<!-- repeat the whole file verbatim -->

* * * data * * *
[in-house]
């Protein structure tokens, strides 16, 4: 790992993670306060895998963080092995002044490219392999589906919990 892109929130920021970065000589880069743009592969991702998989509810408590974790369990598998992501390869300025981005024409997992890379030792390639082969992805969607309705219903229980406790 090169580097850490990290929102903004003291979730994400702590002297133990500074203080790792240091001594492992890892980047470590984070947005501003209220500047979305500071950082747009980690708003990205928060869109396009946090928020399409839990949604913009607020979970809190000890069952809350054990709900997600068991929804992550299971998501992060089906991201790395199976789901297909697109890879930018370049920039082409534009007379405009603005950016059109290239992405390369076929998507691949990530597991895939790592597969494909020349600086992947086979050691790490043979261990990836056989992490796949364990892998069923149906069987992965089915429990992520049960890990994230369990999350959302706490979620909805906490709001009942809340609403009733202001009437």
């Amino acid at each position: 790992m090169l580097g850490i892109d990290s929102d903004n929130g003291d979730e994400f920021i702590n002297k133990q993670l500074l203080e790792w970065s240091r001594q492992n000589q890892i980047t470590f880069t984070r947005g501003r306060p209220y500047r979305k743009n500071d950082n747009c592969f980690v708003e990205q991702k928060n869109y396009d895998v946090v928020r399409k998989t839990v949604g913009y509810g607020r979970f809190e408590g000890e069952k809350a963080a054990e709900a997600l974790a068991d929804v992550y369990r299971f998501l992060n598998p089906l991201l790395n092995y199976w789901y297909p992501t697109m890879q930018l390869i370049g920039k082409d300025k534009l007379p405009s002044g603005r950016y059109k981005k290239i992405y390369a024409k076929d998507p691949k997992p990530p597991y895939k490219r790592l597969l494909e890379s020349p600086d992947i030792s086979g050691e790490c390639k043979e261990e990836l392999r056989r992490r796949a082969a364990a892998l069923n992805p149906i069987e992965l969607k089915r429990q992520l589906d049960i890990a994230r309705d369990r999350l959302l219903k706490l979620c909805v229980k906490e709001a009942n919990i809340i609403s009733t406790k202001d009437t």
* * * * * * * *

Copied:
[in-house]
């Protein structure tokens, strides 16, 4: 790992993670306060895998963080092995002044490219392999589906919990 892109929130920021970065000589880069743009592969991702998989509810408590974790369990598998992501390869300025981005024409997992890379030792390639082969992805969607309705219903229980406790 090169580097850490990290929102903004003291979730994400702590002297133990500074203080790792240091001594492992890892980047470590984070947005501003209220500047979305500071950082747009980690708003990205928060869109396009946090928020399409839990949604913009607020979970809190000890069952809350054990709900997600068991929804992550299971998501992060089906991201790395199976789901297909697109890879930018370049920039082409534009007379405009603005950016059109290239992405390369076929998507691949990530597991895939790592597969494909020349600086992947086979050691790490043979261990990836056989992490796949364990892998069923149906069987992965089915429990992520049960890990994230369990999350959302706490979620909805906490709001009942809340609403009733202001009437």
């Amino acid at each position: 790992m090169l580097g850490i892109d990290s929102d903004n929130g003291d979730e994400f920021i702590n002297k133990q993670l500074l203080e790792w970065s240091r001594q492992n000589q890892i980047t470590f880069t984070r947005g501003r306060p209220y500047r979305k743009n500071d950082n747009c592969f980690v708003e990205q991702k928060n869109y396009d895998v946090v928020r399409k998989t839990v949604g913009y509810g607020r979970f809190e408590g000890e069952k809350a963080a054990e709900a997600l974790a068991d929804v992550y369990r299971f998501l992060n598998p089906l991201l790395n092995y199976w789901y297909p992501t697109m890879q930018l390869i370049g920039k082409d300025k534009l007379p405009s002044g603005r950016y059109k981005k290239i992405y390369a024409k076929d998507p691949k997992p990530p597991y895939k490219r790592l597969l494909e890379s020349p600086d992947i030792s086979g050691e790490c390639k043979e261990e990836l392999r056989r992490r796949a082969a364990a892998l069923n992805p149906i069987e992965l969607k089915r429990q992520l589906d049960i890990a994230r309705d369990r999350l959302l219903k706490l979620c909805v229980k906490e709001a009942n919990i809340i609403s009733t406790k202001d009437t």